Under the Pharaohs' spell

01 Jan 2012 6:24 PM | Anonymous

Under the Pharaohs' spell

This year, archaeological sites and museums in Egypt, and even its antiquities council, were hit by the Pharaohs' curse, writes Nevine El-Aref

This year, 2011, was indeed different for Egypt. A few days after the revolution broke out on 25 January, eventually toppling president Hosni Mubarak and his autocratic regime, the corrupt police force faded into the background and many of Egypt's most important monuments and archaeological sites were left vulnerable to attacks by vandals, thugs and thieves. The first victim of the turmoil was the Egyptian Museum on the rim of the revolutionary hotspot, Tahrir Square. On Friday 28 January thieves broke into the museum through a skylight and removed 48 artefacts from their showcases. By good fortune, 29 of the missing items were recovered soon afterwards, many of them handed in by members of the public.

Many storage places all over Egypt suffered break-ins, among them the Qantara East storehouse in Sinai, which houses artefacts belonging to the planned Port Said Museum and the Suez, Sharm El-Sheikh and Taba museums as well as objects returned from Israel under the Egyptian-Israeli peace treaty. Looters broke into the storehouse and stole several boxes of objects containing up to 800 items, although to date 292 of these have been returned. Meanwhile, people have encroached on monument buffer zones, building houses or carrying out illegal night-time excavations. Reports of illegal construction have come in from near the Pyramid of Merenre and at the Mastaba Faraun near Saqqara. Many sites, including some in Alexandria, Ismailia, Saqqara, Beheira, Sharqiya, Abusir and Dahshour, have reported illegal excavating, very often at night. At Saqqara the padlocks of many tombs have been smashed, and inscribed blocks and parts of the false door have been stolen from the tomb of Hetepka. A storehouse belonging to an archaeological expedition run by the New York Metropolitan Museum of Art in Dahshour, known as the De Morgan storehouse, was attacked twice by looters who overpowered and tied up guards. Looters broke into the storehouse of a Czech expedition in Abusir. In Giza looters carrying guns broke into the Selim Hassan storehouse and forced the unarmed site guards to surrender. Storehouses at Tel Al-Basta and Wadi Al-Feiran near Sharm El-Sheikh were also broken into.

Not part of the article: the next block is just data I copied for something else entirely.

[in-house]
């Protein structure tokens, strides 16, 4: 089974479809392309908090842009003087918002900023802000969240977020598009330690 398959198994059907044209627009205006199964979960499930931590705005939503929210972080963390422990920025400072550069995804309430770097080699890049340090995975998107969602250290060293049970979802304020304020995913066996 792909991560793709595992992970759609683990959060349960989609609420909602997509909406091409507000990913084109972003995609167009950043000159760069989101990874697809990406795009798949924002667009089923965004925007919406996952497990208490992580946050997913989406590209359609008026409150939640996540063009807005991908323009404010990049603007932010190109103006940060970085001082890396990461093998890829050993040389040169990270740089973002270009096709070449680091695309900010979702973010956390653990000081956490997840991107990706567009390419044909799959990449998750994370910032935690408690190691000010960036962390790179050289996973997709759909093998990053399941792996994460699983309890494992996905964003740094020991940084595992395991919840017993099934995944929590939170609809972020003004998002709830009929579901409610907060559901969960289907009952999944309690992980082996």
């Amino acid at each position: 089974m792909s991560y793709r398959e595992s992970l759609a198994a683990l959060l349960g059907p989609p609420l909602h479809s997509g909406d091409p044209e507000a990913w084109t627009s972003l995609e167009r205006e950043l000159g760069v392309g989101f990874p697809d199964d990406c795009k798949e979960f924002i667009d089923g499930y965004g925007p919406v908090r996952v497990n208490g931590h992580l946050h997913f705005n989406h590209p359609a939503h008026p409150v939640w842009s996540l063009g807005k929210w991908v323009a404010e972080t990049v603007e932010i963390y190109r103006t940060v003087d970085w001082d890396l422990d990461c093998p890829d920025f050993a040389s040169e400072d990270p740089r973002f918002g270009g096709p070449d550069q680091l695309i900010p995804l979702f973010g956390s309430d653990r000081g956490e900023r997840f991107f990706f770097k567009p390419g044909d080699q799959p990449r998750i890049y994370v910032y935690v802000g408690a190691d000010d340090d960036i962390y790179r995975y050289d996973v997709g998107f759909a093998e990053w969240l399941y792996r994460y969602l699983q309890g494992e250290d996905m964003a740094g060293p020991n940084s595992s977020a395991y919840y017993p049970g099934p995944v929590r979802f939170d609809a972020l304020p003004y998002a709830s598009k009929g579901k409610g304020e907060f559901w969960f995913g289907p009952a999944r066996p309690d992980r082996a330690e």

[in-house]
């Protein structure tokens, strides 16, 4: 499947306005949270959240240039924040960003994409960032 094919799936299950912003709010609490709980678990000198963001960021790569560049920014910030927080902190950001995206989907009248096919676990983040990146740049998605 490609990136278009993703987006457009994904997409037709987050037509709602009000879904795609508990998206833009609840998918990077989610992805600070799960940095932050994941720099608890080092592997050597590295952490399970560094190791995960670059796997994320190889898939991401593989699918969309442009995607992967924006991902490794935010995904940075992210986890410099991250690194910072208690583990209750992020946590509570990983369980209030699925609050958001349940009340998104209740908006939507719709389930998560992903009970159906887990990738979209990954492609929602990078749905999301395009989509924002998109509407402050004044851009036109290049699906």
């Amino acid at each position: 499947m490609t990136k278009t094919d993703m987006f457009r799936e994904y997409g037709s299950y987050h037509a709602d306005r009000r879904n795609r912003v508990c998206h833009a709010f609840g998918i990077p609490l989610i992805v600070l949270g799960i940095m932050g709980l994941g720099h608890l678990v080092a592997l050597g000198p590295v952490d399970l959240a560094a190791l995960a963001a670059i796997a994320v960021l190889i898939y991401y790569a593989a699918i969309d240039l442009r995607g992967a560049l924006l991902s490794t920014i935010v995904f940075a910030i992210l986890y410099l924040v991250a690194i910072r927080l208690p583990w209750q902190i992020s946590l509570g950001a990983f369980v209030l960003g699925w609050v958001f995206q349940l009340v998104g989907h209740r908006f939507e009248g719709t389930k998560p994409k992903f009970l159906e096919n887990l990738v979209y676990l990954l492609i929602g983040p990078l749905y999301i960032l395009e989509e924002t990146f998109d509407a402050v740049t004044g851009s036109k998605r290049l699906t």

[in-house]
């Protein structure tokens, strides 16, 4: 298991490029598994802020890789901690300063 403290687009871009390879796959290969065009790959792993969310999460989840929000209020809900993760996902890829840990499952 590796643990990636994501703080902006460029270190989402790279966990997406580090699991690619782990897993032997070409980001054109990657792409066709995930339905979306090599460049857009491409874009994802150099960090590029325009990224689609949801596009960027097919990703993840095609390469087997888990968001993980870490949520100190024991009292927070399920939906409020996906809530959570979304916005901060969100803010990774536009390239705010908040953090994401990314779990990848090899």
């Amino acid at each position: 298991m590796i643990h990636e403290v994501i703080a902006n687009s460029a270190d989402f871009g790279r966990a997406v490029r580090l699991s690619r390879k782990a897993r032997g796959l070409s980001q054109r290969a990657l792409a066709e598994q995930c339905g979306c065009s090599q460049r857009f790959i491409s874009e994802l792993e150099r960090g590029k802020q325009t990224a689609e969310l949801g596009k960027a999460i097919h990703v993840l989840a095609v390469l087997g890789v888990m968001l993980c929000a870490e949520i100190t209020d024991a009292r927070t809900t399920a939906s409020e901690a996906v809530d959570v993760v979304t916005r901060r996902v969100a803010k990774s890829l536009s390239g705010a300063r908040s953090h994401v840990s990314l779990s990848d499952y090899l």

http://weekly.ahram.org.eg/2011/1078/heritage.htm

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